Darkoz: Yeah, I’ve never taken a driving lesson and I’ve never driven a car. My parents did not drive cars, so that’s probably part of---by the time I was eight years old, I knew the whole New York City subway system. So, for me, it’s just second nature to take public transportation.
Mission146: Right, so it would be kind of like me, like if I was to go to New York and get on the subway, I imagine there are very loud bumps, right?
Darkoz: No, they’re just loud in general. No bumps. Actually, sometimes there are loud whistles. Turning corners, you’ll hear a loud piercing whistle. It’s kind of annoying, but not scary.
Mission146: Would it be if you weren’t on the subway before? Like, do you see anyone who gets scared and jumps 90 degrees around almost?
Darkoz: Nah. Not really. You’re in a car with, sometimes there are empty cars, but you’re in a car with dozens or hundreds of people surrounding you, so nobody’s freaking out. It’s rare.
Most of the time, people are freaking about the homeless people begging people, but not about anything the train is doing.
Mission146: Do you think it would be weird if---say you started driving all of a sudden instead of the subway system---the trains, the buses---do you think it would be weird being in a car by yourself? Like, just the act of driving would be kind of uncomfortable since anytime you’ve been on a mechanical means of motion you’ve been surrounded by people your whole life?
Darkoz: I would be uncomfortable. It wouldn’t be because I’d be alone. I’d be uncomfortable because I’d have to concentrate on driving. I get lots of stuff done when I’m traveling to AC, or whatever. I’m reading books, sitting there calculating AP Plays, writing stuff down, ogling girls….
There’s lots of stuff I do, I’d have to concentrate on the road if I started driving.
Mission146: Well, that makes sense too. Maybe if you gamble online at all when the promotions were still good---maybe there are good ones now---
Darkoz: Not me. I’ve never done anything online. I’ve been strictly land casinos since I started.
Darkoz: Online is an example of how executives don’t get AP things, don’t have the same fear APs do. You’re aware of the Ocean Magic online thing where they got killed when someone was a new player?
Mission146: Yeah, the initial machine state was an advantage. There were a ton of (different bets), a game state for each one, but there were a lot more than you would see in a land casino…
Darkoz: Right. They did the play, a lot of people made money, the casino put an end to it because suddenly a lot of payouts are happening. So, they investigated and took away Ocean Magic.
Mission146: Yeah, that gets us to---I think that is what they are worried is going to happen, you know?
Darkoz: Yeah, but the thing gets killed, not because anyone read about it, but because people did the play. It became national attention, even now if you Google it, you’ll see big articles with the Ocean Magic thing.
So, what happened? A month later APs found another game, and killed another game, because the executives didn’t have the wherewithal to think like an AP. They didn’t know the games themselves and didn’t bother to take down another game with the same type of variable state issues.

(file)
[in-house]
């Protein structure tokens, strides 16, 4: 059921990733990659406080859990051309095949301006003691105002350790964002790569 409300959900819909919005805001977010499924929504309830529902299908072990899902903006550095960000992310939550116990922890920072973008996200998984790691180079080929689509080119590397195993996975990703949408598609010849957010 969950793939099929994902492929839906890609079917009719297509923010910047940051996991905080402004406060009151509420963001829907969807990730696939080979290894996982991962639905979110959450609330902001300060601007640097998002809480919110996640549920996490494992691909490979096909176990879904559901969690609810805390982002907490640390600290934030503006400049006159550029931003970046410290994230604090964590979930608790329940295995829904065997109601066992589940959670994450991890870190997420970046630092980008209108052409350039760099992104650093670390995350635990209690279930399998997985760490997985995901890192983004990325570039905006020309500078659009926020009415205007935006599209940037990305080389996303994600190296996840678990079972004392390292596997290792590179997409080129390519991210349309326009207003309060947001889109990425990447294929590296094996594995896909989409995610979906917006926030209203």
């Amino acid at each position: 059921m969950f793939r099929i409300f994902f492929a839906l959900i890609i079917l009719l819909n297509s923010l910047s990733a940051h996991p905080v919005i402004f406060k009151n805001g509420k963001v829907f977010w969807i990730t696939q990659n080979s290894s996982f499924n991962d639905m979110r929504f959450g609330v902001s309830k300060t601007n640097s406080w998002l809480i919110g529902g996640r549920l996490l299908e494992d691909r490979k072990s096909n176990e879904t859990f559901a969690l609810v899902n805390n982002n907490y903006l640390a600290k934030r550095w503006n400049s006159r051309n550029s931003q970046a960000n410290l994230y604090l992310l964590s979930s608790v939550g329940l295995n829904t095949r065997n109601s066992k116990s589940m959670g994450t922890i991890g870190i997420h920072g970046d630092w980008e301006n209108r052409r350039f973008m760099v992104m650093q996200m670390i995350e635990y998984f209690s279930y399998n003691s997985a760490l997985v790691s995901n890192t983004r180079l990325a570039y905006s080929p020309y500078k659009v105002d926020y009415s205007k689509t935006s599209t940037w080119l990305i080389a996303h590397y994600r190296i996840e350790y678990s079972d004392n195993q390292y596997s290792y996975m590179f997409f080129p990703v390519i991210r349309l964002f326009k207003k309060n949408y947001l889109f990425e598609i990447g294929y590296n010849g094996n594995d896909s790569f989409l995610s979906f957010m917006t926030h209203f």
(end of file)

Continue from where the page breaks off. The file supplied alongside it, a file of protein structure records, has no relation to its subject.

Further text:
That’s what I mean. The executives are not going to think like APs. They’re not going to go on WoV and say, “Ah, let’s think of 20 possible ways this can happen.”
Executives don’t know ****, they get too much credit where it isn’t due.
(Conversation related back to Darkoz play and a similar play Mission146 did on his own)
Darkoz: There’s a way around almost everything.
Mission146: There’s not because (easy solution that they miss) then it’s going to (long explanation about changing the value)
(Protracted debate that won’t make it into print)
Mission146: I can tell you about getting pinched at a casino. How about the most recent casino where I got pinched, I haven’t written about it yet. I was just playing on my card and my fiance’s card. Just playing on them!
Second time in my entire life I ever walked into that casino and I got pinched.
But, that’s not happening everywhere. Some casinos you can play on your significant other’s card. But, at some point, they’ll stop even that.
(My end of the conversation above was altered significantly)
Mission146: I don’t think casinos have to be smart to prevent things. I think they just have to NOT be stupid. Because the fundamentals, when you actually know a play exists, they’re not difficult to grasp.
And then if everyone starts doing it, it becomes more of a problem.
Darkoz: I think most of the casino executives are stupid.
Mission146: I think they’re stupid, but I think even a stupid person can achieve a pavlovian response eventually. I think if you keep ringing the bell, they eventually respond to it. I think if information is out there about the specific---not even play you were on---but type of play---you’re ringing the bell to the public at a certain point too.
But, I defend your right to say it.
Anyway, was this, I don’t want to call it a vendetta---but I do know that advantage players who do different things and hint at things going on---it’s almost universal---it’s like betting systems, but the difference with betting systems is that people who argue against betting systems are mathematically provably right.
With advantage players---there’s always going to be someone out there, “Oh, you’re exaggerating. Oh, you’re lying. Oh, you’re beefing up your numbers.”
But, I can see where that can be an annoyance, more so when it comes from another advantage player. So, is that in any way a part of, you’re going to go ahead and make this opening post?